IT resellers don't have to be submerged in the audio visual (AV) business in order to make the most of the convergence trend, according to Leading Edge Computers general manager, Ross Whitelaw.
Commenting on the merging of the consumer electronics and IT channels, he said it was more important for traditional IT dealers to focus on transitional technologies that linked the product sets together.
"It's not often people go into a store and buy their PC, plasma, and home theatre system in one go," he said. "Resellers should look to provide transitional [technologies] - like wireless networking - which helps customers move to a media centre platform.
"These [services] can be hard to get from your mass merchants."
The subject of whether to embrace convergence for the future will again be the main theme of the group's upcoming national conference, to be held in Auckland in April.
Whitelaw said he would also use the conference to introduce its new basic store concepts.
The store models will now be offered in three scenarios: IT specialists, IT and communications stores, and IT and AV shops.
"We're not trying to out-do the electrical guys, but we want to have a specialised presence," Whitelaw said. "We also want to service all of the equipment we sell: we're not there yet."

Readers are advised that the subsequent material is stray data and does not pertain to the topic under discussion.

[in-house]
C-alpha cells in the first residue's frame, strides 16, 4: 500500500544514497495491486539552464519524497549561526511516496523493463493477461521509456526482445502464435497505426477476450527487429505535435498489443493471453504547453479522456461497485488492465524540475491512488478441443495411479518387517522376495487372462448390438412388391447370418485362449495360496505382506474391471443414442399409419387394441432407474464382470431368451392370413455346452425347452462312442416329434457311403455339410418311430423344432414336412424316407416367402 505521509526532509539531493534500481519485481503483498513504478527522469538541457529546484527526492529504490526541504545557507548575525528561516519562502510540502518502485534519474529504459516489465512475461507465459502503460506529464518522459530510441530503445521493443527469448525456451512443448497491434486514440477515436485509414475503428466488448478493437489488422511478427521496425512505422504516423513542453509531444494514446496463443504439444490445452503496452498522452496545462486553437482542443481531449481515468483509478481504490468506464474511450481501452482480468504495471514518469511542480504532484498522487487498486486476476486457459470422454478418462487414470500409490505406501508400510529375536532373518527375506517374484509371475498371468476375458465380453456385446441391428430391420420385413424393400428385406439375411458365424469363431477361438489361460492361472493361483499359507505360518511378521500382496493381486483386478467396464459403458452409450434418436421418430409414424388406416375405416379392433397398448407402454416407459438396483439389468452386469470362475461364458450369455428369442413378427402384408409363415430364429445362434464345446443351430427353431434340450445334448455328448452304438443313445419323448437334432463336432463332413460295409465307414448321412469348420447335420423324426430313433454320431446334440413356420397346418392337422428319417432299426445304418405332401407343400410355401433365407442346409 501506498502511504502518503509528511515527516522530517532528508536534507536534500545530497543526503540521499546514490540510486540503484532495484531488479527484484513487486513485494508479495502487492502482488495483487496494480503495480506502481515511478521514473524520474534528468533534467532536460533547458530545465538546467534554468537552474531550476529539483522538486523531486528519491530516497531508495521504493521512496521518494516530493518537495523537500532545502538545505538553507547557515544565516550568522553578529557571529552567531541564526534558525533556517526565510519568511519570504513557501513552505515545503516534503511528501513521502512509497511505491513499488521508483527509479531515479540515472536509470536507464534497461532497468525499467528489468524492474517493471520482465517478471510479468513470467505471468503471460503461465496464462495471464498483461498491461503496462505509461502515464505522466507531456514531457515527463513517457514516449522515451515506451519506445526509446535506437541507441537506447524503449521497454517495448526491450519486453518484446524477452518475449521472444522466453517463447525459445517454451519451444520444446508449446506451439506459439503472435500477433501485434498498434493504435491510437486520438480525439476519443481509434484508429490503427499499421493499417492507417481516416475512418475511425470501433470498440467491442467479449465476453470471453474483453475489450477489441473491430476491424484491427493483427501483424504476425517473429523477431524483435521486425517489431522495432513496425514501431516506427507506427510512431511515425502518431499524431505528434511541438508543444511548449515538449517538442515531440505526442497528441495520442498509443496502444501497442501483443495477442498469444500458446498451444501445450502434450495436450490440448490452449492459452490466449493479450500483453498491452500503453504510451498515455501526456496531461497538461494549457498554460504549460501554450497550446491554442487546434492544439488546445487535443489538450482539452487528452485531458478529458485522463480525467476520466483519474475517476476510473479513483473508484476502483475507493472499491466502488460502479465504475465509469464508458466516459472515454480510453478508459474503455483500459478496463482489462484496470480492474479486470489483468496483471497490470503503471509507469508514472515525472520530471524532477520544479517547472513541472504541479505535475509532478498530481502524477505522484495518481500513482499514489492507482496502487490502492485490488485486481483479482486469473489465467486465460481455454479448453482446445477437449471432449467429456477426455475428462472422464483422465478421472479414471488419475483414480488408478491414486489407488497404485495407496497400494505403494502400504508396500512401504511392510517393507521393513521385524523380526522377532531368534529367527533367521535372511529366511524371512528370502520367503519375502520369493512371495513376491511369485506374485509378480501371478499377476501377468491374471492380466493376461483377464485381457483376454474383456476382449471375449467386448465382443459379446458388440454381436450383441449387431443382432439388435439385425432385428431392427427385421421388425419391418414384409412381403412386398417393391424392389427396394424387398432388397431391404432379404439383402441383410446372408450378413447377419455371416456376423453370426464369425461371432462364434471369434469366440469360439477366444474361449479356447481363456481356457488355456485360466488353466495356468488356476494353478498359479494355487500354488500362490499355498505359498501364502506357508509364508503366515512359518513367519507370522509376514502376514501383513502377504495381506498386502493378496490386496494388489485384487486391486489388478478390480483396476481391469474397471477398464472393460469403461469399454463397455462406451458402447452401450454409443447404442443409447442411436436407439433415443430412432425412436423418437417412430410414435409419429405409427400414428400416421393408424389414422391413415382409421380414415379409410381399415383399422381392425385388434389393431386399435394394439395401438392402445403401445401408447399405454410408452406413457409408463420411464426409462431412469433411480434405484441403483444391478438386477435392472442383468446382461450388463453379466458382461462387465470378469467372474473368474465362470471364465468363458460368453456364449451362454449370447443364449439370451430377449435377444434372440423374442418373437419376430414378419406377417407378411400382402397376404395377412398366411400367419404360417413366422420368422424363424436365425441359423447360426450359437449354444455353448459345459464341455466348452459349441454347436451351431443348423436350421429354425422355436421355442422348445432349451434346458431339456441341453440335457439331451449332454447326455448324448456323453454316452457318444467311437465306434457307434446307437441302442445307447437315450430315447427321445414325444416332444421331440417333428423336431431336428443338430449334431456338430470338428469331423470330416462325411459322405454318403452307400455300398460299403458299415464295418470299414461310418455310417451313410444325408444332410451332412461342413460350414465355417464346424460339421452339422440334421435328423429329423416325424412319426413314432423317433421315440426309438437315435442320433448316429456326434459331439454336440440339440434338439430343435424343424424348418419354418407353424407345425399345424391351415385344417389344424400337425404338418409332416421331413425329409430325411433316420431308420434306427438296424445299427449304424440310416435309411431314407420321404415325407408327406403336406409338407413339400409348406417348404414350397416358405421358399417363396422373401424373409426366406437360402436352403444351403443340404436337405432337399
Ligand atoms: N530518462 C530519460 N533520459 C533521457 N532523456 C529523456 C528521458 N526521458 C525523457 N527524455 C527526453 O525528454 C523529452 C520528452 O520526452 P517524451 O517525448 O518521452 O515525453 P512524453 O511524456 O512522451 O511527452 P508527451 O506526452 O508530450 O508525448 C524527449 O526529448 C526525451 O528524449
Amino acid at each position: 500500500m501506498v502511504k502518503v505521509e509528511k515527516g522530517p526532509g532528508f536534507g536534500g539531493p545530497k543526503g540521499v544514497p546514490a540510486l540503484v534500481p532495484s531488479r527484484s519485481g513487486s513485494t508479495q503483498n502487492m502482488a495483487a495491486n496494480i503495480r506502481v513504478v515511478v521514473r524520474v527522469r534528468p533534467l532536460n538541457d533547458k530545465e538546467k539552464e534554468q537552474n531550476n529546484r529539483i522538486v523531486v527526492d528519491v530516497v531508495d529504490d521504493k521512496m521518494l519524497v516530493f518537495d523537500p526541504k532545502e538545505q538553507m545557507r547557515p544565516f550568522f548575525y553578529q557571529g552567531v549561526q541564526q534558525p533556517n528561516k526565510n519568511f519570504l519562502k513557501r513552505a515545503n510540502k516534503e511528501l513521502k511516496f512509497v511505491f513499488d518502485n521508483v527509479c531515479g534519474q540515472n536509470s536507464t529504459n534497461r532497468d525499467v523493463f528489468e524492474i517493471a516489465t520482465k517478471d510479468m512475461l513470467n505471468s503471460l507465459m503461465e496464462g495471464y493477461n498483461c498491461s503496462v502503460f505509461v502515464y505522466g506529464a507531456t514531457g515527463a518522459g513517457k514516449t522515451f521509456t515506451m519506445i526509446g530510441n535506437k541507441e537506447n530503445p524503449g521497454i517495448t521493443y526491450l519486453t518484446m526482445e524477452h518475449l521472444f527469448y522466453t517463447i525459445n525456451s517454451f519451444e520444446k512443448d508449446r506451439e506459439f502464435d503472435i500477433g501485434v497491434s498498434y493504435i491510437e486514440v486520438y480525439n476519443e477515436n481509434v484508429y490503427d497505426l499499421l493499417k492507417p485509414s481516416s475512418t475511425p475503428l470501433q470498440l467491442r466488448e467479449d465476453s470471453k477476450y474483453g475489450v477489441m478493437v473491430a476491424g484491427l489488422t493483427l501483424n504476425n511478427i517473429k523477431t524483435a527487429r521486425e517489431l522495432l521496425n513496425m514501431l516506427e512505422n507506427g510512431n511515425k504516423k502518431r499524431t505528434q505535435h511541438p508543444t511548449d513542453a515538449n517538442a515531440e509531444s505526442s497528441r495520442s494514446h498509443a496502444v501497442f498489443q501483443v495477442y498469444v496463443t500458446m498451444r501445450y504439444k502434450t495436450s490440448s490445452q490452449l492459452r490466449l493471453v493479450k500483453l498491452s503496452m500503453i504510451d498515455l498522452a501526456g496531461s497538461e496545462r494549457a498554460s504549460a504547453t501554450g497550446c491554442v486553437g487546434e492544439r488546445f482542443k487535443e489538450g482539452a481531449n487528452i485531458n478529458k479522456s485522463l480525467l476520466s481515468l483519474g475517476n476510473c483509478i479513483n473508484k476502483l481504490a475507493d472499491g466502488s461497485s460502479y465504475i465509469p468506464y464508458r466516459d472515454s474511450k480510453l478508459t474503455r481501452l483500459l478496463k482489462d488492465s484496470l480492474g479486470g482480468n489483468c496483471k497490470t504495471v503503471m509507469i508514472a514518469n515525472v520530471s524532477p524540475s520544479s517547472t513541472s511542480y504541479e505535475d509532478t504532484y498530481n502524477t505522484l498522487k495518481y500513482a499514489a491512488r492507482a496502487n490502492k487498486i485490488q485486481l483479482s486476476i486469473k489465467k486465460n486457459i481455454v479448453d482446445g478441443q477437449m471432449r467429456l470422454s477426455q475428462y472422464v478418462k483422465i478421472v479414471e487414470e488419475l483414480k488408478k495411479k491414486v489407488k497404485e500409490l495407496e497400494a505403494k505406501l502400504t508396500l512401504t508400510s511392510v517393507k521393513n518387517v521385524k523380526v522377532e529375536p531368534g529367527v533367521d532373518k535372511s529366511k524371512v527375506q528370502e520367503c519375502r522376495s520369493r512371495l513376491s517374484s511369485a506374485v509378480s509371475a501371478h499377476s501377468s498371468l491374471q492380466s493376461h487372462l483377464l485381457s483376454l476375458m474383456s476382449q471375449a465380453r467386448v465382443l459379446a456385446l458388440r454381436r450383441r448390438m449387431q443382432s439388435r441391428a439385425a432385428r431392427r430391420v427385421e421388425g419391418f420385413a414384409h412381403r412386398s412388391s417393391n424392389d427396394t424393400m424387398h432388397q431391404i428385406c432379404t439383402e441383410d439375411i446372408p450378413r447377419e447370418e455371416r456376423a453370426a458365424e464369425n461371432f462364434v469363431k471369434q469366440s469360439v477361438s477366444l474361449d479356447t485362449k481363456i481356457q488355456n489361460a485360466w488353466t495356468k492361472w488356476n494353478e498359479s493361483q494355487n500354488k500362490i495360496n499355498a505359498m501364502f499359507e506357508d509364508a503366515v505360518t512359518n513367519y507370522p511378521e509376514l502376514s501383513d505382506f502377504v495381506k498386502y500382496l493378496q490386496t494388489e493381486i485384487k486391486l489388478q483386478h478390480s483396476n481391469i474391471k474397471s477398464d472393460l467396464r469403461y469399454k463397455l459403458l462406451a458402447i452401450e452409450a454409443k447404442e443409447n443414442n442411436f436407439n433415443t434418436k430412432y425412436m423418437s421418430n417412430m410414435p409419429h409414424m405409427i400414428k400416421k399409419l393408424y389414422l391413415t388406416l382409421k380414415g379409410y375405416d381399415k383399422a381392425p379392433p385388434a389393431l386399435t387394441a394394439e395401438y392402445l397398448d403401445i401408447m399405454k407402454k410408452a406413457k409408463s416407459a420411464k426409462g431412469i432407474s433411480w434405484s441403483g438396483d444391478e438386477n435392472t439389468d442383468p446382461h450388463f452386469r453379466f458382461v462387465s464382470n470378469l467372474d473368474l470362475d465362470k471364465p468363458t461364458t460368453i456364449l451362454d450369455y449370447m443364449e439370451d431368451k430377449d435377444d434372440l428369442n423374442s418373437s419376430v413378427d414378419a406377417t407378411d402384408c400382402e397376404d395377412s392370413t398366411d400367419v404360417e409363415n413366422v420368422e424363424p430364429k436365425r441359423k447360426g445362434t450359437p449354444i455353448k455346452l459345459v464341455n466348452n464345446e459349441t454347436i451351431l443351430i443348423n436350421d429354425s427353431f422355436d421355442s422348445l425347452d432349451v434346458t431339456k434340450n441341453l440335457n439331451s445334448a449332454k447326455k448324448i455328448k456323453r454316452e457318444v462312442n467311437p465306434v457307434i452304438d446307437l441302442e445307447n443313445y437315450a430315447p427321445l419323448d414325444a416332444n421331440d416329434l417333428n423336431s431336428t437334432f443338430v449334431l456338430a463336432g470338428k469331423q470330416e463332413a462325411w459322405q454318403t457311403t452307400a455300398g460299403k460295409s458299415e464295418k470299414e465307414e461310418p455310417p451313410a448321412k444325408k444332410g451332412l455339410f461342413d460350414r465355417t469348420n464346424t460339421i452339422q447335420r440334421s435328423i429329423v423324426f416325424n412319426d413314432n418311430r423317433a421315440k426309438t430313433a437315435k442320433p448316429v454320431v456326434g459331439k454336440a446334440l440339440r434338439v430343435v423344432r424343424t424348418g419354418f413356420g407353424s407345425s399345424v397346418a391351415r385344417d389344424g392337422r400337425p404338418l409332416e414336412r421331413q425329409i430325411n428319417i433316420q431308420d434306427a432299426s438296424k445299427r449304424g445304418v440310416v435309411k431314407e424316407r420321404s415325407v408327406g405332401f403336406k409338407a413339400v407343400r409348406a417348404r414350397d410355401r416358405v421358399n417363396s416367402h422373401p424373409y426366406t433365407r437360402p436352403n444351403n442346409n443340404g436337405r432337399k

Leading Edge Computers now has 143 stores across the country, signing an additional nine members to its network last year.
Although the group is still planning to increase its numbers, Whitelaw said he expected to stick to a maximum of 200 dealers.
Total sign-ups had slowed because he had become more selective with the types of dealers it sought to work with.
"We need to ensure that retailers have a point of difference that is powerful enough to make us a success in the market," he said.
Specific criteria Leading Edge was now looking for from its potential members included a strong business model, sizeable market share, room for growth and viable plans for the future.
The group would also continue to focus on enlisting members located in regional markets.
"The stores have got to be the best in the town - mediocre is not good enough anymore," he said.